In the long term, however, significant inequalities become problematic for both sides, whereupon superficial short-term goals (such as being associated with a powerful person) becomes of less importance and can even reduce the intensity of romantic love. For example, the "higher status" person might begin to show a lack of reciprocity, which will eventually damage the "lower status" person's love and could even generate negative emotions such as envy, jealousy, and anger.

A woman who has participated in cybersex writes: "The best sex, obviously, is with someone literate enough to 'paint a picture' describing activities or thoughts. I suppose that in face-to-face activities, someone stupid could still be extraordinarily sexy. But stupid doesn't work online, at least not for me." Here, the lack of admiration is an obstacle to enjoyable sex.

Equality and envy: Envy is not related to any type of inferiority; it usually arises in response to people who we perceived to be equal to us. In cases of extreme inequality, especially cases of unattainability, far less envy is aroused than in cases of slight inequality, which inevitably provokes the envious person to think, "I could easily be in her place." Where no equality exists, comparison is less likely to arise and we are less prone to feel inferior.

Here equality is associated with the issue of the availability of alternatives-in circumstances of equality the alternative appears more available and hence emotions are more intense.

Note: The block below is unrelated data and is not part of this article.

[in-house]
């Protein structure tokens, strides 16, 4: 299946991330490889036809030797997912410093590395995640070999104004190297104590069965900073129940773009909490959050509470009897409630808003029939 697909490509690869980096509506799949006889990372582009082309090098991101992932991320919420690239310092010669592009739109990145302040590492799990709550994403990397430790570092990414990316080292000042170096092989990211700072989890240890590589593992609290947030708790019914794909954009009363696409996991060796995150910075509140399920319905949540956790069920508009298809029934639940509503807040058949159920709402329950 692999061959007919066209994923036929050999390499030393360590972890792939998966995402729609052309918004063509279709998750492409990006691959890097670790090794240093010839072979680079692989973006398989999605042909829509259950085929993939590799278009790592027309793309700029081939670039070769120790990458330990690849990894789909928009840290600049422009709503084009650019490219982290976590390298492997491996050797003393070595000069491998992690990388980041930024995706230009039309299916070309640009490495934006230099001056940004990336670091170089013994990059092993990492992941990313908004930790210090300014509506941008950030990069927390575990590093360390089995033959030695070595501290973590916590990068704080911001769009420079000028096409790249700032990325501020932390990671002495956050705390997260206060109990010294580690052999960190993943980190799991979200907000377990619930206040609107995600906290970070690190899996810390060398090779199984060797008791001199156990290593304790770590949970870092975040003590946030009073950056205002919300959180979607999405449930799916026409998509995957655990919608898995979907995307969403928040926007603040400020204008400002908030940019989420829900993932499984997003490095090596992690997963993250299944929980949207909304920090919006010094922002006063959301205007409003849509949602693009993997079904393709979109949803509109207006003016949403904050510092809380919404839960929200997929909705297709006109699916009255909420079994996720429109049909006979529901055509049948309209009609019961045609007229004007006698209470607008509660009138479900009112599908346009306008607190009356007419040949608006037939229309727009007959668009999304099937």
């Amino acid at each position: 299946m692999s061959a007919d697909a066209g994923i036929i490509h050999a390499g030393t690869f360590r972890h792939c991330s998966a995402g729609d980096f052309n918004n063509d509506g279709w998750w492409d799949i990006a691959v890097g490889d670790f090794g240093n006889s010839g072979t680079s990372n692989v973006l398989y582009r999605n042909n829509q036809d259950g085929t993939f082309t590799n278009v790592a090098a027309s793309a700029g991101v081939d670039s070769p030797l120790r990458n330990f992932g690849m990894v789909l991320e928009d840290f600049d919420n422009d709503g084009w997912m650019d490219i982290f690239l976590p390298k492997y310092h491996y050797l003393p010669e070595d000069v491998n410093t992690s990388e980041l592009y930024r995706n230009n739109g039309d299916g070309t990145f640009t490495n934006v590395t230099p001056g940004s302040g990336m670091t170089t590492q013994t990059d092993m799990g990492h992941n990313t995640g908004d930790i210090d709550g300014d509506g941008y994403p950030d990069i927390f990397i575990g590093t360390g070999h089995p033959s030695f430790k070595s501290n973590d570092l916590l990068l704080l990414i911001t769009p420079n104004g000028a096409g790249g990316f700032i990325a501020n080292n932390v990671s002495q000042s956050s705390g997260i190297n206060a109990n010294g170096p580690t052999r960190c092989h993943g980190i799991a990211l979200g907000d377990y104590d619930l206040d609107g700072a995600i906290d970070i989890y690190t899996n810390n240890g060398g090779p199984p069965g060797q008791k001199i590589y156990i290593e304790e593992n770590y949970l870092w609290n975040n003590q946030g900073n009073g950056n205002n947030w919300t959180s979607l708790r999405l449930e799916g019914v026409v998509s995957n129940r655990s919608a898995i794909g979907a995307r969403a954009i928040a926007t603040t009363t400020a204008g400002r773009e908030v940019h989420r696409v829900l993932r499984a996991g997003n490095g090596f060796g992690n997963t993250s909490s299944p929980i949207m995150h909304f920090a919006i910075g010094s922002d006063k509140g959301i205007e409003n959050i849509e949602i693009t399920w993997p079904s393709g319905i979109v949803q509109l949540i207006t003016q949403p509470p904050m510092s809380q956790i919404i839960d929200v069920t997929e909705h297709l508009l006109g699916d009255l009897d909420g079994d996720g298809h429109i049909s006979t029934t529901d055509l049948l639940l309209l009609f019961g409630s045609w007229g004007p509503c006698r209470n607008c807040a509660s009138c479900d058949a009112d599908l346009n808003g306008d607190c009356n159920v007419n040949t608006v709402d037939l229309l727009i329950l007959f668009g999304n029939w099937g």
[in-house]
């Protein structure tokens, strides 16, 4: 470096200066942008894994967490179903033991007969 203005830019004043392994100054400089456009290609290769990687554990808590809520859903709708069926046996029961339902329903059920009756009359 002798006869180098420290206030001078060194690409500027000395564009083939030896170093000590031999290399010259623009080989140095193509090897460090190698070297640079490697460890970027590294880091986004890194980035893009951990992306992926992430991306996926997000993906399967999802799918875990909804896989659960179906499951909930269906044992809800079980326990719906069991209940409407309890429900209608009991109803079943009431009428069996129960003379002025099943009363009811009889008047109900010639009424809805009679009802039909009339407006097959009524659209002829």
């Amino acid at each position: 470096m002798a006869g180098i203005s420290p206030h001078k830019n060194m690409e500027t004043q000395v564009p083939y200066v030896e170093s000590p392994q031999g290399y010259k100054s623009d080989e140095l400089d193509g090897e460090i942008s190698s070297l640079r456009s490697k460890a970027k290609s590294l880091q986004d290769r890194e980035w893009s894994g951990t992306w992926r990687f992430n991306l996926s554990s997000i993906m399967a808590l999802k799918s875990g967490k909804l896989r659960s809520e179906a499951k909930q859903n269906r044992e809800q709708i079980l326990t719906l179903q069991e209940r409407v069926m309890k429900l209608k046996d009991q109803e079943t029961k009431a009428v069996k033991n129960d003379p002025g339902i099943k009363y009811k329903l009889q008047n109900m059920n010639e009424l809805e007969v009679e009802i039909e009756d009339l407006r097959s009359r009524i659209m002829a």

In a similar vein, it has been found that the person who stands to lose the most is apt to be the least likely to risk ending the relationship by having another sexual partner. Accordingly, if the woman has a higher level of education than her partner, she is more likely to risk the relationship by having a secondary sexual partner than if both members of the couple have equal levels of education (see here).

To sum up, the major claims mentioned here concerning equality and sexual activity are as follows:

  • Equality and sexual activity: Greater gender equality in a given society increases sexual activity. Equality here is associated with women's freedom to express their sexuality in the way that they want.
  • Equality and extramarital affairs: Greater equality between romantic partners reduces extramarital affairs. Equality here is associated with self-image and deservingness. When people receive what they believe they deserve, the incentive to go astray decreases.
  • Equality and the enjoyment of sex: Many people enjoy sex more with someone whom they regard as superior to them; they often cannot enjoy sex with someone who is considerably inferior to them. Inequality here is involved with admiration. Of course, the reverse can also be true; there are some people who can only get sexual satisfaction with those whom they regard as inferior.
  • Equality and envy: Reducing inequalities can increase envy. Equality here is associated with a stronger comparative concern and greater availability of the alternative. For similar reasons, greater availability of alternatives also increases the likelihood of extramarital affairs.

We can see that the connection between equality and sexual activity is complex and depends upon various circumstances (such as equality in society or in personal relationships) and different attitudes and concerns (such as freedom, deservingness, self-image, admiration, or the availability of the alternative).

As people are different, and these differences are of emotional significance, a mechanical equality is not always desirable. The romantic framework, in which reciprocity is a significant element, should involve profound equality, while also leaving room for inequalities (or rather differences) that are suitable for each person. These have greater weight in sexual activity.

The above considerations can be encapsulated in the following statement that a lover might express: "Darling, even though you may not be as good in bed as my former lovers were, because you are so kind and caring I can still to some extent enjoy sex with you."